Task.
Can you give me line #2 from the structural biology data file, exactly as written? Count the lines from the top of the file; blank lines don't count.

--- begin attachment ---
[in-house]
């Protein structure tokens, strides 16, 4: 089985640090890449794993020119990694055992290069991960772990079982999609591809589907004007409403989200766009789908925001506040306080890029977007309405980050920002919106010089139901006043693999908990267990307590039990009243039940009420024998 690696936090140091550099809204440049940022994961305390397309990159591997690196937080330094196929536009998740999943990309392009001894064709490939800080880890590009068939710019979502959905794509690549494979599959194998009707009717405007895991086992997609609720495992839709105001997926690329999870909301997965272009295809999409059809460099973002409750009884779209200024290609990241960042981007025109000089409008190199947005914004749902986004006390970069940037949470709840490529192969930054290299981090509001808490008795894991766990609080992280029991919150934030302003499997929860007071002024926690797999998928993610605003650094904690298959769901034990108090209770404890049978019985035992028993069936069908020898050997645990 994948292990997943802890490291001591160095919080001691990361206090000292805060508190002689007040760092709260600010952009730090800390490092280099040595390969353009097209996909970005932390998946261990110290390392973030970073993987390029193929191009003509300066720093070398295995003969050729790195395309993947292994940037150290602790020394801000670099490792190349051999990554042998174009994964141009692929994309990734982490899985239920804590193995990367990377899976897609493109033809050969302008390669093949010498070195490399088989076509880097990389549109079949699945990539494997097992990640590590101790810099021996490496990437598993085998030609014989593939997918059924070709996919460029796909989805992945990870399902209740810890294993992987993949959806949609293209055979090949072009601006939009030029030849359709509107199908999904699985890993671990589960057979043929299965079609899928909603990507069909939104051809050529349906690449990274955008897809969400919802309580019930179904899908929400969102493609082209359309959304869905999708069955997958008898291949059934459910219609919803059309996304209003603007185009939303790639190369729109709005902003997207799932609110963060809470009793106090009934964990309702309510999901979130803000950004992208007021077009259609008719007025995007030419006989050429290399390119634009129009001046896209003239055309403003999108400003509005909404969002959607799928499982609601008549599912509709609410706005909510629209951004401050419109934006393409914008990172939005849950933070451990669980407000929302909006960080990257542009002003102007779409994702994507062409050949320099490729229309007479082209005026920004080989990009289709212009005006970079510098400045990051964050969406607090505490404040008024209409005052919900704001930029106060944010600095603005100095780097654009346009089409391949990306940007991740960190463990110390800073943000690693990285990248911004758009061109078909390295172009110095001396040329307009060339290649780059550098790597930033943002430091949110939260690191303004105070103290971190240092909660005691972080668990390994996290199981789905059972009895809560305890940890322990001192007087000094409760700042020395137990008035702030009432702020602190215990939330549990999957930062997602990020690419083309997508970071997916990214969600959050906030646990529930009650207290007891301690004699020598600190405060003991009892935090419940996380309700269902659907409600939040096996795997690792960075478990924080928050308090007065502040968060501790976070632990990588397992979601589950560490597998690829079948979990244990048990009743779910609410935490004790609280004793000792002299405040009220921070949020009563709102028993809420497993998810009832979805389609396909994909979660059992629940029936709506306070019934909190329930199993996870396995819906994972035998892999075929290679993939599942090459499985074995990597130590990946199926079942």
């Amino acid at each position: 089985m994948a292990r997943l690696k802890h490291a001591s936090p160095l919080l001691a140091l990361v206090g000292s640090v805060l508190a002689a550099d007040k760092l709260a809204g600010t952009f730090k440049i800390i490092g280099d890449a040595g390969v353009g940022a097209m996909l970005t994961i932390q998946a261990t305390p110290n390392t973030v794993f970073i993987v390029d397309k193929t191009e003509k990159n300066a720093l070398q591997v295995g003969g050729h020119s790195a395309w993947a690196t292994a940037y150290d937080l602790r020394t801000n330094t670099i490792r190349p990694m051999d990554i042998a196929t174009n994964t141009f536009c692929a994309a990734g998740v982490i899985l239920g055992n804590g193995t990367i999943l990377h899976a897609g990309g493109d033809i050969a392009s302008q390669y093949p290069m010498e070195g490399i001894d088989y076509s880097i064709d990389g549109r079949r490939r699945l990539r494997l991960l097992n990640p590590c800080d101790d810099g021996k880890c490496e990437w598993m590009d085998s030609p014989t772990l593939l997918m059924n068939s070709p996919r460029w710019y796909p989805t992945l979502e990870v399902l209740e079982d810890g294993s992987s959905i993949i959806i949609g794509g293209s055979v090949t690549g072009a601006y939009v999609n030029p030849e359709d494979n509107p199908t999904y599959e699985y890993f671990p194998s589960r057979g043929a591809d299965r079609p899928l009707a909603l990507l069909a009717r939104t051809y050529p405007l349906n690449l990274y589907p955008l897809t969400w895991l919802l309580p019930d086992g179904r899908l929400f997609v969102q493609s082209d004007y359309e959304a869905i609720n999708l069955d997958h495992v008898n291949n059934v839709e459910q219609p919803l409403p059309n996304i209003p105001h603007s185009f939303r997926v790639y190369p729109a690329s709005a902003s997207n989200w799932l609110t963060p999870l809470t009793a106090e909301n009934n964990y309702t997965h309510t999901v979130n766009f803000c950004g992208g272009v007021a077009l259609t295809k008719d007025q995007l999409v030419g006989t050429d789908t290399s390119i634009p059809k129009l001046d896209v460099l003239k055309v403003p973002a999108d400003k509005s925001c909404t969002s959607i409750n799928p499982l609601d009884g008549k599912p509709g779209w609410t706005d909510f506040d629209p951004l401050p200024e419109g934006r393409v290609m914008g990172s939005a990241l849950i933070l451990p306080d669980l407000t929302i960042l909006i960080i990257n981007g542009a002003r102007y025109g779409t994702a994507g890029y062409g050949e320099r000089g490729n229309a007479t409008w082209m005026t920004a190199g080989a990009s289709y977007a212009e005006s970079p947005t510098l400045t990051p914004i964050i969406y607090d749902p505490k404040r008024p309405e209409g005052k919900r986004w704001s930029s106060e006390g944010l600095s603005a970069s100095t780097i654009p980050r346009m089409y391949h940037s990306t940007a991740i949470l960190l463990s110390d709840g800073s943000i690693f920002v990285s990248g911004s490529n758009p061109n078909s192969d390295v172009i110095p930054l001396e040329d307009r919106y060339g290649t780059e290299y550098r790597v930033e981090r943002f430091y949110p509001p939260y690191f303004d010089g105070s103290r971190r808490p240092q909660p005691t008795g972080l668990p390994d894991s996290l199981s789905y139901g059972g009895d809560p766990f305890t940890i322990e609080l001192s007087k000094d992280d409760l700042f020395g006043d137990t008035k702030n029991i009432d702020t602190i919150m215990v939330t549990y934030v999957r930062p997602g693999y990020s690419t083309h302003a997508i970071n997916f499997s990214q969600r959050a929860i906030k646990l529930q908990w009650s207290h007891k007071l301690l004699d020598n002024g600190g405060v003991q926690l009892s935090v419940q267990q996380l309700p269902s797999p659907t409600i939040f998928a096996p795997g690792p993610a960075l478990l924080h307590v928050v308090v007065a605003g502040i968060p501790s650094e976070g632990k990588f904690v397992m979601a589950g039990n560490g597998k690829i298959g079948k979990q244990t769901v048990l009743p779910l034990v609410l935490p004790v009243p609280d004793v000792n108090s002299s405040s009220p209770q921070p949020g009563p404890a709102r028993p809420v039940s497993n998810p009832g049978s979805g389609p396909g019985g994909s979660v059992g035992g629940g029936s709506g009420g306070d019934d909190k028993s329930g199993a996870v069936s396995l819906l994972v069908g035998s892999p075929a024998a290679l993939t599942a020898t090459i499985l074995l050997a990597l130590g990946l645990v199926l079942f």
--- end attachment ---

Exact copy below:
């Protein structure tokens, strides 16, 4: 089985640090890449794993020119990694055992290069991960772990079982999609591809589907004007409403989200766009789908925001506040306080890029977007309405980050920002919106010089139901006043693999908990267990307590039990009243039940009420024998 690696936090140091550099809204440049940022994961305390397309990159591997690196937080330094196929536009998740999943990309392009001894064709490939800080880890590009068939710019979502959905794509690549494979599959194998009707009717405007895991086992997609609720495992839709105001997926690329999870909301997965272009295809999409059809460099973002409750009884779209200024290609990241960042981007025109000089409008190199947005914004749902986004006390970069940037949470709840490529192969930054290299981090509001808490008795894991766990609080992280029991919150934030302003499997929860007071002024926690797999998928993610605003650094904690298959769901034990108090209770404890049978019985035992028993069936069908020898050997645990 994948292990997943802890490291001591160095919080001691990361206090000292805060508190002689007040760092709260600010952009730090800390490092280099040595390969353009097209996909970005932390998946261990110290390392973030970073993987390029193929191009003509300066720093070398295995003969050729790195395309993947292994940037150290602790020394801000670099490792190349051999990554042998174009994964141009692929994309990734982490899985239920804590193995990367990377899976897609493109033809050969302008390669093949010498070195490399088989076509880097990389549109079949699945990539494997097992990640590590101790810099021996490496990437598993085998030609014989593939997918059924070709996919460029796909989805992945990870399902209740810890294993992987993949959806949609293209055979090949072009601006939009030029030849359709509107199908999904699985890993671990589960057979043929299965079609899928909603990507069909939104051809050529349906690449990274955008897809969400919802309580019930179904899908929400969102493609082209359309959304869905999708069955997958008898291949059934459910219609919803059309996304209003603007185009939303790639190369729109709005902003997207799932609110963060809470009793106090009934964990309702309510999901979130803000950004992208007021077009259609008719007025995007030419006989050429290399390119634009129009001046896209003239055309403003999108400003509005909404969002959607799928499982609601008549599912509709609410706005909510629209951004401050419109934006393409914008990172939005849950933070451990669980407000929302909006960080990257542009002003102007779409994702994507062409050949320099490729229309007479082209005026920004080989990009289709212009005006970079510098400045990051964050969406607090505490404040008024209409005052919900704001930029106060944010600095603005100095780097654009346009089409391949990306940007991740960190463990110390800073943000690693990285990248911004758009061109078909390295172009110095001396040329307009060339290649780059550098790597930033943002430091949110939260690191303004105070103290971190240092909660005691972080668990390994996290199981789905059972009895809560305890940890322990001192007087000094409760700042020395137990008035702030009432702020602190215990939330549990999957930062997602990020690419083309997508970071997916990214969600959050906030646990529930009650207290007891301690004699020598600190405060003991009892935090419940996380309700269902659907409600939040096996795997690792960075478990924080928050308090007065502040968060501790976070632990990588397992979601589950560490597998690829079948979990244990048990009743779910609410935490004790609280004793000792002299405040009220921070949020009563709102028993809420497993998810009832979805389609396909994909979660059992629940029936709506306070019934909190329930199993996870396995819906994972035998892999075929290679993939599942090459499985074995990597130590990946199926079942």